Squirrel is a high level imperative/OO programming language, designed to be a light-weight scripting language that fits in the size, memory bandwidth, and real-time requirements of applications like video games.

=> Speaking UNIX: The Squirrel portable shell and scripting language

How to: Run All Shell / Perl / Python Scripts in a Directory

Posted on in Categories Linux, Shell scripting, Sys admin, Tips, UNIX last updated October 12, 2007

I’ve directory called /home/vivek/scripts/daily with over 25 perl / shell / python scripts for managing daily tasks. One day for some weird reason my crond died and I did not noticed the incident for 2 days.

Now crond is started and I’d like to run all those scripts. Here is a quick for loop running all scripts in a directory called ~/scripts/daily/:

for s in ~/scripts/daily/*;do [ -x $s ] && $s || : ;done

Above script will run each and every executable script it finds in a directory.

Update: As pointed out by jeff (see below), you can use run-parts shell script for the same purpose:
$ run-parts ~/scripts/daily/*

Linux / UNIX: Python programming tutorial for system administrators

Posted on in Categories Beyond nixCraft, Howto, Linux, Sys admin, Tips, UNIX last updated September 6, 2007

Generally I use Perl and Shell script for automation or to make system administration easier for me. Python is an interpreted, interactive, object-oriented programming language that combines remarkable power with very clear syntax. Python runs on Windows, Linux/Unix, Mac OS X, OS/2, Amiga, Palm Handhelds, and Nokia mobile phones.

You can easily adopt Python to manage UNIX and Linux systems while incorporating concepts of good program design. Python is an easy-to-learn, open source scripting language that lets system administrators do their job more quickly. It can also make tasks more fun:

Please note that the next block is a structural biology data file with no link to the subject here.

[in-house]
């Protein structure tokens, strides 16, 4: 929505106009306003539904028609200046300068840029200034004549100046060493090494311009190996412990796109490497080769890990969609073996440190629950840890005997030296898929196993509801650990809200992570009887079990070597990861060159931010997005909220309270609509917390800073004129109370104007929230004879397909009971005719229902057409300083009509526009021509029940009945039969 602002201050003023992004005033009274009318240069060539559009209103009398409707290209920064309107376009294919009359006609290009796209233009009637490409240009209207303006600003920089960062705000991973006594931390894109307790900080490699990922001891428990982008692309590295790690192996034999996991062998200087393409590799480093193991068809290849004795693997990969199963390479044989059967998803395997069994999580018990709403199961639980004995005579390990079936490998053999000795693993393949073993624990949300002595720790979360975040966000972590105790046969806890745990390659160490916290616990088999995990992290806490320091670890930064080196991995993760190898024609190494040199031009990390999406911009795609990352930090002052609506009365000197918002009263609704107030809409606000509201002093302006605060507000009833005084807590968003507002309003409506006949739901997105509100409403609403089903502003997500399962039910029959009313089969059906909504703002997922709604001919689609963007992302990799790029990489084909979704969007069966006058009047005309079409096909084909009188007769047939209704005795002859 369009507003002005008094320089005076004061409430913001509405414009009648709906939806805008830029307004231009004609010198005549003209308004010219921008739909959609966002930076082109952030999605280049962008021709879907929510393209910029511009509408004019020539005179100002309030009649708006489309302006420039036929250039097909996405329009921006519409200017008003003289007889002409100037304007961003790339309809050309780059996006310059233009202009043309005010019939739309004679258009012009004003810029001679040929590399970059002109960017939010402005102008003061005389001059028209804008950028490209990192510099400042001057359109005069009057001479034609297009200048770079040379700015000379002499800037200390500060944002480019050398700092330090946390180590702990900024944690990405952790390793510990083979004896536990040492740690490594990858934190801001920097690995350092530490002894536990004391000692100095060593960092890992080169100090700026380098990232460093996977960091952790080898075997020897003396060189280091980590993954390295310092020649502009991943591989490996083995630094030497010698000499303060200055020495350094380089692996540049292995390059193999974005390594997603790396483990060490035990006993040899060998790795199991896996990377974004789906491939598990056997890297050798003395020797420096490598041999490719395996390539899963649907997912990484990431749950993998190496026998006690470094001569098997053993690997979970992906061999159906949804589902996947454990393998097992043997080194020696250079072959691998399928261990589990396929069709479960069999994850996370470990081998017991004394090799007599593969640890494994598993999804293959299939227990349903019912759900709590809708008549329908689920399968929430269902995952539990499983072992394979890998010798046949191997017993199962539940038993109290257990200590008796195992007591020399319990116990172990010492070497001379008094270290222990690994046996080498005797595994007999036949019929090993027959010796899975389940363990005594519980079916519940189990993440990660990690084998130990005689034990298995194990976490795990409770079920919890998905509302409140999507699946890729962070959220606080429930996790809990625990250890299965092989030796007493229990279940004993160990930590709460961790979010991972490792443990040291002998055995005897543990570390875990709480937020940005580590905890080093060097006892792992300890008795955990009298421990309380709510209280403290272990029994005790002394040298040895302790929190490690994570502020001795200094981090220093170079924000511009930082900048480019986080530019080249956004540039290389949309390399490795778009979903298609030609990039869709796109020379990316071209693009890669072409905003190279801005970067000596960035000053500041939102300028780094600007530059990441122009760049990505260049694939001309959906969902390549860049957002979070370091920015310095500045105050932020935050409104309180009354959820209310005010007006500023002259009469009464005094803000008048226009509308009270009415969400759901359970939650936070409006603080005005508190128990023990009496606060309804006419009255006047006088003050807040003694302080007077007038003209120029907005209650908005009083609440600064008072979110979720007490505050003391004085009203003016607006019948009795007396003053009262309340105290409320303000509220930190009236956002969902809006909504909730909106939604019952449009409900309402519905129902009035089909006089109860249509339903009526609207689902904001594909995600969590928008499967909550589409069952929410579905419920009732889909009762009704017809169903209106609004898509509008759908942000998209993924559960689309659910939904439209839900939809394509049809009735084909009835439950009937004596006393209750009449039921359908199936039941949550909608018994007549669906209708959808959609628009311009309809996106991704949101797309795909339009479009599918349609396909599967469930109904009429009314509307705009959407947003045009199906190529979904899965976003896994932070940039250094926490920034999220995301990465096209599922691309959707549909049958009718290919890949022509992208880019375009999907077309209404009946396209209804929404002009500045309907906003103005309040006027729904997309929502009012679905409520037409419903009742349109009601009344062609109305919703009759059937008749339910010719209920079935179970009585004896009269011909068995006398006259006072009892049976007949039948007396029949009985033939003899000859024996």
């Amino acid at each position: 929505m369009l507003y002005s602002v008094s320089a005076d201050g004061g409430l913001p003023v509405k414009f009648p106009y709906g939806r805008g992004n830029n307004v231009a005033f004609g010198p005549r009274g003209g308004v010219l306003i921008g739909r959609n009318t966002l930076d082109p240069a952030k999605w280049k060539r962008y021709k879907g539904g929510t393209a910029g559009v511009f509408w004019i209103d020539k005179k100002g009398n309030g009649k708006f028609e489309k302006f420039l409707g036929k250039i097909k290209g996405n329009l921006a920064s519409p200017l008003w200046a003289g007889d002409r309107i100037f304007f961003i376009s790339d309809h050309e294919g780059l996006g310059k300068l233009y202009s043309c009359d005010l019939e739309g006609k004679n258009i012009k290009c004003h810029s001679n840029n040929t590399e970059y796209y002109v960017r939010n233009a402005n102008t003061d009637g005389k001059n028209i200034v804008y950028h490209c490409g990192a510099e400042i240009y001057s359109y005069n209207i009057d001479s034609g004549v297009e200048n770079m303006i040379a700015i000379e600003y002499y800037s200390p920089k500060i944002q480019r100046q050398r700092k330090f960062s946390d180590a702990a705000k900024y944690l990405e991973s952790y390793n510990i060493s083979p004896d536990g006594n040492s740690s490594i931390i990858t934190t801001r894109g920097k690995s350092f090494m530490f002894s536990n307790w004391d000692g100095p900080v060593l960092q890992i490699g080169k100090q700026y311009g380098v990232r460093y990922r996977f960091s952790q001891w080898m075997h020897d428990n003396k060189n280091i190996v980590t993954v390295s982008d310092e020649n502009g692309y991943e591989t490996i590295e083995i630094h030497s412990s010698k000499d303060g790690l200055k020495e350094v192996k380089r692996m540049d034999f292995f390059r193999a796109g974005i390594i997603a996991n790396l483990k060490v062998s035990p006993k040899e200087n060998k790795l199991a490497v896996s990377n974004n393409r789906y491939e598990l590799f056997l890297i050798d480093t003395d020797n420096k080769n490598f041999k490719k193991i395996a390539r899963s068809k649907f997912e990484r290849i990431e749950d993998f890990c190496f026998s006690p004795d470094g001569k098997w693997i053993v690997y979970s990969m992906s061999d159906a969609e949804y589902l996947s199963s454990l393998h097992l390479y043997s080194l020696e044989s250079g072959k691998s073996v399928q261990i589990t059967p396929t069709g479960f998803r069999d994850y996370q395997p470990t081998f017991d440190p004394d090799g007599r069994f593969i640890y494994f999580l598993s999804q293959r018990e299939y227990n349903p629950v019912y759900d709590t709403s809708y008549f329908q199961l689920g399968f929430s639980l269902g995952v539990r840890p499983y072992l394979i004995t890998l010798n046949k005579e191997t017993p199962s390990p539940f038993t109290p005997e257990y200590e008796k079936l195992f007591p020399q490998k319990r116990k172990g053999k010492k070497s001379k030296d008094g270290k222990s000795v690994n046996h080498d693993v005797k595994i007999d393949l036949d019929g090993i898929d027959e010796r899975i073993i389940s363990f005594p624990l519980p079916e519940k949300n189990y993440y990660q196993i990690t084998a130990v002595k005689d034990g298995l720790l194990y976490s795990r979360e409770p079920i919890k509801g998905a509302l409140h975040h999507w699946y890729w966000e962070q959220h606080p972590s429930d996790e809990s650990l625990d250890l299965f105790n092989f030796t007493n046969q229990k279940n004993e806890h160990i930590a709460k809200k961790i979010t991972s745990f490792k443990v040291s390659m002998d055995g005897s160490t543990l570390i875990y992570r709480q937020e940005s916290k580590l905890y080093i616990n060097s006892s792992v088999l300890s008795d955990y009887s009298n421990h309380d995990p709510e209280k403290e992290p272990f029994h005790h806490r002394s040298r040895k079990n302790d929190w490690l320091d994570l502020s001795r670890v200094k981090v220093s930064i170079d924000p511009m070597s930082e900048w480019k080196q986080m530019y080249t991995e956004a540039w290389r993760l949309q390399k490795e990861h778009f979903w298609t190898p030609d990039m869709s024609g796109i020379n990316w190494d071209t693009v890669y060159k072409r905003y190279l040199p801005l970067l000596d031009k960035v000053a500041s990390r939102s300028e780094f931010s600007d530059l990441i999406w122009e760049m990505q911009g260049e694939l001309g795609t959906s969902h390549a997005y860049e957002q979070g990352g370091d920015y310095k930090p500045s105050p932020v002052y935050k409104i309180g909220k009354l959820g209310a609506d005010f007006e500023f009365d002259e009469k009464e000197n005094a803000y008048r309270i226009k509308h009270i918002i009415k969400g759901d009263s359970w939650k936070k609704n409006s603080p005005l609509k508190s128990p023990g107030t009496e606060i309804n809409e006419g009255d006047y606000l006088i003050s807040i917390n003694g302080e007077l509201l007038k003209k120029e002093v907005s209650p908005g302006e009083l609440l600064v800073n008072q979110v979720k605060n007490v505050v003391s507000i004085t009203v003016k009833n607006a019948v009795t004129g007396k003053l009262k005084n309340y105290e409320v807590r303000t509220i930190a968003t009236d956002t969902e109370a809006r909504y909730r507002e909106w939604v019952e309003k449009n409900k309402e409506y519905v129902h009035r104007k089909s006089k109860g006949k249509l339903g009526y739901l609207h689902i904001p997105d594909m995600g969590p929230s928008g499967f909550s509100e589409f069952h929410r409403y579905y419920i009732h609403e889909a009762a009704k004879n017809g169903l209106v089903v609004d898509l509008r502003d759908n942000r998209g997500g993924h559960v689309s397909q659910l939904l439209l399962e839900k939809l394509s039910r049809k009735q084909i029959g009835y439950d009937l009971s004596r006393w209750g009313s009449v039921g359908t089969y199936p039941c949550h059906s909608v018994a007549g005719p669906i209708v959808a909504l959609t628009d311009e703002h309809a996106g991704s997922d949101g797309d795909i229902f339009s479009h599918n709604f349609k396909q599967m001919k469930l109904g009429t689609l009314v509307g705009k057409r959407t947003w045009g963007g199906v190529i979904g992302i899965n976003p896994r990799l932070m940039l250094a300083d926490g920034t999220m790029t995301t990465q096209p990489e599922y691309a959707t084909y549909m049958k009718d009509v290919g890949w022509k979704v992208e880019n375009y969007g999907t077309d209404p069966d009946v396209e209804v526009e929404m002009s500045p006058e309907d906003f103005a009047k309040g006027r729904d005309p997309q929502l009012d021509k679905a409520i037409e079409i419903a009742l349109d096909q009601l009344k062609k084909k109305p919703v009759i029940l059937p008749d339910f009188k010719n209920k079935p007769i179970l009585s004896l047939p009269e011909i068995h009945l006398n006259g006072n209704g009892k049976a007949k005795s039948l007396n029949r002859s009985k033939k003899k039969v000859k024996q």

As a system administrator, you run across numerous challenges and problems. Managing users, disk space, processes, devices, and backups can cause many system administrators to lose their hair, good humor, or sanity. Shell scripts can help, but they often have frustrating limitations. This is where a full-featured scripting language, such as Python, can turn a tedious task into an easy and, dare I say it, fun one.

The examples in this article demonstrate different Python features that you can put to practical use. If you work through them, you’ll be well on your way to understanding the power of Python.

=> Python for system administrators

Getting Yesterdays or Tomorrows Day With Bash Shell Date Command

Posted on in Categories Howto, Linux, Shell scripting, Tips, UNIX last updated June 17, 2007

When invoked without arguments, the date command displays the current date and time. Depending on the options specified, date will set the date and time or print it in a user defined way. I’ve seen many sysadmin writing perl scripts for calculating relative date such as yesterdays or tomorrows day. You can use GNU date command, which is designed to handle relative date calculation such as:

  • 1 Year
  • 2 Days
  • 2 Days ago
  • 5 Years